Star Wars Episode IV: A New Hope

Star Wars Episode IV: A New Hope (Originally released under Star Wars) was released back in 1977 and would become one of the most seen films ever.

Directed by: George Lucas
Produced by: Gary Kurtz
Written by: George Lucas
Starring: Mark Hamill
Harrison Ford
Carrie Fisher
Peter Cushing
Alec Guinness

The Hero's Journey

The Hero's journey in this film starts when Luke Skywalker is living in the middle of the desert on the planet Tatootine with his step parents (Cliegg Lars and Owen Lars) when they buy two droids off of some Jawas. The two droids (who turn out to be R2-D2 and C-3PO) are being cleaned up when R2-D2 starts to give Luke of a message that states them to search out Obi-Wan Kenobi. The only Kenobi Luke knows is Ben Kenobi (who is the same guy but Luke does not know until later in the film). He tells him that his entire family is endanger and needs to leave, but when he goes back home to see his parents they are already dead, Killed by the Imperial Stormtroopers. This is the beginning of his trip or the Calling.

On his way to the city to find a way to the city he starts to look for a way to get off the planet, he finds to people, Han Solo and Chewbacca. They say that they will give them a ride to Alderaan (what is destroyed a few hours later) in their ship, the Millennium Falcon. After a brief gunfight with the Stormtroopers of the city they are able to escape into space and engage the hyper drive. This is the Threshold of the story.

Along the way, Luke will face many challenges even, such as when Luke goes against the Tusken Raiders (known as the sand people in this film) The gunfight in the city, getting away from the battleships in space, and trying to navigate the asteroid field (what is the remains of the planet Alderaan). He also faces a mental challenge when he loses his step parents (who raised him all his life since real mom is dead and his dad his Darth Vader, But he does not know this).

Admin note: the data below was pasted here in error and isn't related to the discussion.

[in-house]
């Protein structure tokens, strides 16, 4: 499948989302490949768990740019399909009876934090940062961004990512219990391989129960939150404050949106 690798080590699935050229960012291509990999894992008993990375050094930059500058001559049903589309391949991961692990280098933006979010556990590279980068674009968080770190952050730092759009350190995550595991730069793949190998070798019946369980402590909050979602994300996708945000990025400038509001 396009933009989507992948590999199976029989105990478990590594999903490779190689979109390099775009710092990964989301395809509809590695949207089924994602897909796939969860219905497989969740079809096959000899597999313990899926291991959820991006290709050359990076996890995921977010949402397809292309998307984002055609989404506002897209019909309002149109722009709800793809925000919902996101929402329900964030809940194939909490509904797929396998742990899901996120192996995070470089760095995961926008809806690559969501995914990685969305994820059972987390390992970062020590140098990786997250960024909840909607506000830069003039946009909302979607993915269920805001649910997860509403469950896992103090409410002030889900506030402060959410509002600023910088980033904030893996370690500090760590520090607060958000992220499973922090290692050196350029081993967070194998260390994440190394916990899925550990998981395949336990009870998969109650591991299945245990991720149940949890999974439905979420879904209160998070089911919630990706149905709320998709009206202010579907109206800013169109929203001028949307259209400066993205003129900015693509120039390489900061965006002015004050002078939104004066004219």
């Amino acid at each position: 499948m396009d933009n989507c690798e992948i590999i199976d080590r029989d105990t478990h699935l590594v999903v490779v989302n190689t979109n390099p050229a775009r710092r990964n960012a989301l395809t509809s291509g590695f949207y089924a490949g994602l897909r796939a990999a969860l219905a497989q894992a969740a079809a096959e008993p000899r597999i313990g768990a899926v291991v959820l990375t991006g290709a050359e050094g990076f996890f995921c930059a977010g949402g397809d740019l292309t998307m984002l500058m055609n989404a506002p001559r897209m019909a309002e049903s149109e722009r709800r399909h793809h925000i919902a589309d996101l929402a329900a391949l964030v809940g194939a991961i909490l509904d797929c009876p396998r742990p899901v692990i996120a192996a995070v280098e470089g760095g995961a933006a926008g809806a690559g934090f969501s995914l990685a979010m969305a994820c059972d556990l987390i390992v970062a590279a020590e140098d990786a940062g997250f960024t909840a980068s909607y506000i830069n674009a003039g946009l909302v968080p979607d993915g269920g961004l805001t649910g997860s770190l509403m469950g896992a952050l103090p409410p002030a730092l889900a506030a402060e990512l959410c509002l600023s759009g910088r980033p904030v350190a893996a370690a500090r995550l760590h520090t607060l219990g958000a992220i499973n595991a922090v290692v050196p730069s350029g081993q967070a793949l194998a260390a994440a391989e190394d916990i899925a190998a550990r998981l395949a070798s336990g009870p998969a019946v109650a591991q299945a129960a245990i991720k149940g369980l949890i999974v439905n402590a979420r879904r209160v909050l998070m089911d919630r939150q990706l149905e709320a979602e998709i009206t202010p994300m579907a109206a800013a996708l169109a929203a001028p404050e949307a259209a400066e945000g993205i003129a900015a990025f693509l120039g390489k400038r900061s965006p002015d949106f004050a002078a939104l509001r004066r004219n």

The biggest challenges the Luke will face is not of physical form but a test of will power and trust in himself. Thou out the story Luke is doubting himself as a Jedi such as when he is on the Falcon trying to deflect a laser from hitting him when his eyes are covered by a helmet (all thou he does end up being able to do it). This goes out thou the journey and hunts him till he is able to trust in his abilities and in the force. This is the abyss.

After getting Princess Leia off the Deathstar the group goes to the rebel hiding place to gather up and launch a all out assault on the Deathstar and end the Empires control of the galaxy. Luke volunteers to fly one of the X-fighters out to the Deathstar. After a battle in space to counter the other fighters, some of the rebel fighters start their attack run in the trench (the only way to destroy the Deathstar is to do a long run thou a trench and show a torpedo thou a small exhaust opening at the end of the trench, a almost impossible task) all of the use their targeting computer to try and find the opening. Most of them end up being killed in the run and the ones who made it end up missing the opening. Being one of the last ones, Luke starts his run on the Deathstar and with the help of the force he is able to destroy the Deathstar. This serves as The Transformation and The Revelation